The exercise of the presence of God is a virtue proper to all feasts; but we Catholics add a belief in the sacramental presence, and should entertain for this perpetual presence such a perpetual reverence that in the words of one of the Church’s Post-communions “Being grateful for gifts received we may obtain favours yet more excellent.”  So we have to worship Christ under His sacramental veil, that the time may come for us when the veil shall be withdrawn, and faith shall give place to sight, and we shall be deluged with the glory of the Beatific Vision.  In the Post-communion for the Feast the Church reminds us that while the substance is the same, the manner of presentment and of acceptance is different: different as figure from the object figured: “Fill us with celestial grace: Thou, who feedest us below!Source of all we have or know! Grant that with Thy Saints above, Sitting at the Feast of Love, We may see Thee face to face.  Amen.” (translation of Lauda Sion Salvatorem, (Sion Lift Thy Voice and Sing) the sequence for the Mass of Corpus Christi written by St. Thomas Aquinas)

[1]     The lintel of the synagogue at כְּפַר נַחוּם (Capernaum) has been found, built around the 4th or 5th century; Beneath the foundation of this synagogue lies another foundation made of basalt, and Loffreda suggests that this is the foundation of a synagogue from the 1st century (Loffreda, 1974).  On it is carved the manna with vine-leaves and grapes.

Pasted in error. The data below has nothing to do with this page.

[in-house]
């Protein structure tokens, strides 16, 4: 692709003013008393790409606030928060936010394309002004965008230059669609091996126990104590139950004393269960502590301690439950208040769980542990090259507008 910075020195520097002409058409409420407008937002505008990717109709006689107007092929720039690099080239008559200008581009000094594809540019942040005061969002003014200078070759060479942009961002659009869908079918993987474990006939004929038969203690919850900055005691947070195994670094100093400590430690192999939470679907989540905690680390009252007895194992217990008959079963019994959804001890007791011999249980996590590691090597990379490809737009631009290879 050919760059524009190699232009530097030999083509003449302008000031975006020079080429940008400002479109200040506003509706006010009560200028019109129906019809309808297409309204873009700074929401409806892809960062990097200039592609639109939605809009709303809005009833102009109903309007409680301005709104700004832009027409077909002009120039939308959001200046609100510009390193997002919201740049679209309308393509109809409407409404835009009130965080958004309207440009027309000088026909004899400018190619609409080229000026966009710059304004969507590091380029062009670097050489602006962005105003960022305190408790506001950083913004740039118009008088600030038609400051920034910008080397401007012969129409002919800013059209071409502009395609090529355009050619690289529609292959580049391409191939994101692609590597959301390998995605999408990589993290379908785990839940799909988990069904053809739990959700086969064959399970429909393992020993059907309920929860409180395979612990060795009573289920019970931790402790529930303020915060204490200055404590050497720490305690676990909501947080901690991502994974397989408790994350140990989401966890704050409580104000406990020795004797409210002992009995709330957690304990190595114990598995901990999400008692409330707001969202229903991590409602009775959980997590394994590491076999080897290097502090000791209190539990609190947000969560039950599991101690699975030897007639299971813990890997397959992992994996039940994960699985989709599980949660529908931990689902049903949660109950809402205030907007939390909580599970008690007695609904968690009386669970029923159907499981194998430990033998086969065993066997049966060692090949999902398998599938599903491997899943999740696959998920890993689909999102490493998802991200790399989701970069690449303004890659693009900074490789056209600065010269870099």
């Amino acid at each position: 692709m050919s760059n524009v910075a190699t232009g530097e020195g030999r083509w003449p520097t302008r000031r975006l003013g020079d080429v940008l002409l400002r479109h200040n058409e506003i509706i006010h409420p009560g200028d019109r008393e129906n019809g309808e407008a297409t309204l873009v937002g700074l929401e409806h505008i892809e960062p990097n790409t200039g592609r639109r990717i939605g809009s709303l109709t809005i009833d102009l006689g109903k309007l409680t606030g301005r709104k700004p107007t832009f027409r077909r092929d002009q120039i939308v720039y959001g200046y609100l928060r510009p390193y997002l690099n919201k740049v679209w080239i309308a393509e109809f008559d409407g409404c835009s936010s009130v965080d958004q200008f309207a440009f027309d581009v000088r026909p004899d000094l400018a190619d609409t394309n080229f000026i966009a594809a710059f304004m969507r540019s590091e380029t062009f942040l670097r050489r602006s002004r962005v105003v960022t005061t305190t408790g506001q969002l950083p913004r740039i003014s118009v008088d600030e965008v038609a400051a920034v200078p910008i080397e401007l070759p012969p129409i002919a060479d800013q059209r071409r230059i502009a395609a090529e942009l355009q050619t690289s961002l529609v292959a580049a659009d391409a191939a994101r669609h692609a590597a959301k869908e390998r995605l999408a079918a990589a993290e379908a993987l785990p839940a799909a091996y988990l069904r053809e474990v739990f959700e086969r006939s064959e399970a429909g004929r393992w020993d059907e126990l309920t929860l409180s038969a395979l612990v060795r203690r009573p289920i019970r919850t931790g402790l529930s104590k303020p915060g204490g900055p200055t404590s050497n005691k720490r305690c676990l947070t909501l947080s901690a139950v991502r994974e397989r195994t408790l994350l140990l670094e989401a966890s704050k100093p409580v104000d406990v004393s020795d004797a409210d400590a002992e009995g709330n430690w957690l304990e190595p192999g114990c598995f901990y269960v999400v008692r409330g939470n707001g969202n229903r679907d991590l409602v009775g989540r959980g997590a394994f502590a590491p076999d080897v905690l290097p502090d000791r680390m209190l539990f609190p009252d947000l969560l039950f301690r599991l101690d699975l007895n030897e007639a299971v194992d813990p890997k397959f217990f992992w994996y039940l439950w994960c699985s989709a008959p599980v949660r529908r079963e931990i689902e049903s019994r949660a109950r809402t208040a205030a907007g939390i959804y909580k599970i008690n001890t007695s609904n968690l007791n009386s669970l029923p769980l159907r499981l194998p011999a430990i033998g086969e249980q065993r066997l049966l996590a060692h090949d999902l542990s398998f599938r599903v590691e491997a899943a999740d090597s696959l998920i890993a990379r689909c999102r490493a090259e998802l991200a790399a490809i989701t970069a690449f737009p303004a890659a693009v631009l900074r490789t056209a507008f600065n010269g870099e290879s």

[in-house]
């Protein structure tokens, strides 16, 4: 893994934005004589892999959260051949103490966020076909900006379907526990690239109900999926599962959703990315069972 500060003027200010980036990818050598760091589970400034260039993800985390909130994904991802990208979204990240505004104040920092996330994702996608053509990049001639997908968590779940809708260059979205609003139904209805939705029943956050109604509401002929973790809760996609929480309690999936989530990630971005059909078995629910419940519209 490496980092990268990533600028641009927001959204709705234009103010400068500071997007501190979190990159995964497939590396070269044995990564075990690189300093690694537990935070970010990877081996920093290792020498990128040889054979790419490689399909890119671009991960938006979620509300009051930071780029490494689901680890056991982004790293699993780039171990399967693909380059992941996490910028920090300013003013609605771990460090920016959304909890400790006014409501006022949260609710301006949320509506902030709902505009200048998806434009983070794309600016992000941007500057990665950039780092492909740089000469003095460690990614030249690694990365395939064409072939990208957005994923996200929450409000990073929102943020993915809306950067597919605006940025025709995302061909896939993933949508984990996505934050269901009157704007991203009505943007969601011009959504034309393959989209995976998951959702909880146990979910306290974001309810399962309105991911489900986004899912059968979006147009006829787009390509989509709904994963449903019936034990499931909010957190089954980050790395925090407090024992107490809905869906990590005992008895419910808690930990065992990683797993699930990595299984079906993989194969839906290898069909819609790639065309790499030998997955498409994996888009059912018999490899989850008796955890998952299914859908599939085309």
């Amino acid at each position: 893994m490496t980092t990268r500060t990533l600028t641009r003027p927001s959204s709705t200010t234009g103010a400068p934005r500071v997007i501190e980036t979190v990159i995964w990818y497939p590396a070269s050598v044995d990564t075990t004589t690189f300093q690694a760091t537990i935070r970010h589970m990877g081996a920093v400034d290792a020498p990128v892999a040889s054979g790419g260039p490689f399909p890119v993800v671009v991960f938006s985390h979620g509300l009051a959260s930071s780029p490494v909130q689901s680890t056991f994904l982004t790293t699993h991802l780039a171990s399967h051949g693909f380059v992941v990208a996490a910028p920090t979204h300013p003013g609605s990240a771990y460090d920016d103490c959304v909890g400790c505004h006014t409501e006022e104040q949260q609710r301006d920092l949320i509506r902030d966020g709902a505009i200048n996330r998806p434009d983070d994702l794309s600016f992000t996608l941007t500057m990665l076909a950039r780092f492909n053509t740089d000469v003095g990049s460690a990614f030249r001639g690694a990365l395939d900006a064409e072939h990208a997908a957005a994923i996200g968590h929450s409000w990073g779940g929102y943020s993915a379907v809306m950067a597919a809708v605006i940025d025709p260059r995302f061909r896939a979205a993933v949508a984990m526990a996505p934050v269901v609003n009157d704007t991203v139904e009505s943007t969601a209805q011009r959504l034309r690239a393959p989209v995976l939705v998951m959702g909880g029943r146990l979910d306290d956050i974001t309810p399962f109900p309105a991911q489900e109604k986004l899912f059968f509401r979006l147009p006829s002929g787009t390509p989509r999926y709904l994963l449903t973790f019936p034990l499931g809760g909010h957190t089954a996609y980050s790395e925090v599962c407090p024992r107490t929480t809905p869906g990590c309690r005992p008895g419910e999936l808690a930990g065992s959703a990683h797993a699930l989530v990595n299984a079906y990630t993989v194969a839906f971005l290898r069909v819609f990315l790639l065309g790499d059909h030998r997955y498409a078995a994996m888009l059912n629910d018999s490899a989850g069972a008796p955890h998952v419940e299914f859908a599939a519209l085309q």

[2]     Shekhinah in the New Testament may be equated to the presence or indwelling of the Spirit of the Lord (generally referred to as the Holy Spirit, or Spirit of Christ) J. Hampton Keathley, III, Th.M. at

[3]     Protestants are so called after the declaration (protestatio) of Martin Luther and his dissenting supporters.  The Anglican Thirty-Nine Articles of Religion contend that the “Transubstantiation (or the change of the substance of bread and wine) in the Supper of the Lord, cannot be proved by Holy Writ, but is repugnant to the plain words of Scripture, overthroweth the nature of a Sacrament, and hath given occasion to many superstitions.  The body of Christ is given, taken, and eaten in the Supper, only after an heavenly and spiritual manner.  And the means whereby the body of Christ is received and eaten in the Supper is Faith” (Article XXVIII).